In 1987, the FCC repealed broadcasting's Fairness Doctrine. This longestablished Doctrine required broadcasters to adequately cover issues of public importance and to provide a balanced presentation of controversial viewpoints. Opponents of the Fairness Doctrine would make broadcasting fungible, in a first amendment sense, with the print media. But what distinguishes broadcasting from the print media is not the Fairness Doctrine, but licensing in the public interest. This Commentary contends that there is an inherent bedrock fairness principle rooted in the public interest standard of the Federal Communications Act of 1934. The public interest standard is an independent source for the obligation of broadcasters to provide vigorous debate on controversial public issues. Although broadcasters continue to serve, in theory, as licensees operating in the public interest, the FCC denies the existence of the bedrock content of that standard. The result is the present anomaly-licensing without obligation. In short, the present system of broadcast regulation makes no sense in the absence of an enforceable fairness principle.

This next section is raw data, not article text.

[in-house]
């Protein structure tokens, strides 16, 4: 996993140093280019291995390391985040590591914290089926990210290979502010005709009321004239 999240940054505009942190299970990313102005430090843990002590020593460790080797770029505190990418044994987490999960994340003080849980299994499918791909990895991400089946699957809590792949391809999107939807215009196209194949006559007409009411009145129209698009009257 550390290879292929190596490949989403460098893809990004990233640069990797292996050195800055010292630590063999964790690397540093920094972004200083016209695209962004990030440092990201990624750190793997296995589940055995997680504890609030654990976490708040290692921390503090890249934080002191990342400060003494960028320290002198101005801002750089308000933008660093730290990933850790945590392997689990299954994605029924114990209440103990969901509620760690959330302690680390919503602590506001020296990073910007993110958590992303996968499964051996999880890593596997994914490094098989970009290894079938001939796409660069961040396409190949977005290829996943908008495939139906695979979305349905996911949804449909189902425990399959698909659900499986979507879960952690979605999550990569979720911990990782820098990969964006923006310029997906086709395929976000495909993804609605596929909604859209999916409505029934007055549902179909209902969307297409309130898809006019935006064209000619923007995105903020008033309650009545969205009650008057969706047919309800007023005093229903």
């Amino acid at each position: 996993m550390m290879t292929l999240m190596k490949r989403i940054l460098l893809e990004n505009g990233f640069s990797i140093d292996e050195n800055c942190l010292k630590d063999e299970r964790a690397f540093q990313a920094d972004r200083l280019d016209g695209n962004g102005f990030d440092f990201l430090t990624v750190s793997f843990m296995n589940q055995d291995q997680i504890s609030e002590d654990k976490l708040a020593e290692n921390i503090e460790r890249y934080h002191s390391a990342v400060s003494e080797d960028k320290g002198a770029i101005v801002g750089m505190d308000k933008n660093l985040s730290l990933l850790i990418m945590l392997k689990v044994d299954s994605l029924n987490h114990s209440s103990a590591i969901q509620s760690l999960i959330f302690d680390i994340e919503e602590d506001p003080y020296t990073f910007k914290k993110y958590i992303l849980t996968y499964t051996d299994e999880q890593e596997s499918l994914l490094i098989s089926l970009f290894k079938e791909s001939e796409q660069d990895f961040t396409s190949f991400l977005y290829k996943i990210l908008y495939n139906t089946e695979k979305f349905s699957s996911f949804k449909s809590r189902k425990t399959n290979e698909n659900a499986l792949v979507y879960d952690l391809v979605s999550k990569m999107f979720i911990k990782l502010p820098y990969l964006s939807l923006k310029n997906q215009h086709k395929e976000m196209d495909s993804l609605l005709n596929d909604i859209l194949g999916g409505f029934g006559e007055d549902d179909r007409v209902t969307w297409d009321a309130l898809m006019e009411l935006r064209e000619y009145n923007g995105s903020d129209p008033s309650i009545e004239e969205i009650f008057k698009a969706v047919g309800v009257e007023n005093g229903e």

Jerome A. Barron,
What Does the Fairness Doctrine Controversy Really Mean,
12 Hastings Comm. & Ent. L.J. 205
Available at: https://repository.uchastings.edu/hastings_comm_ent_law_journal/vol12/iss2/3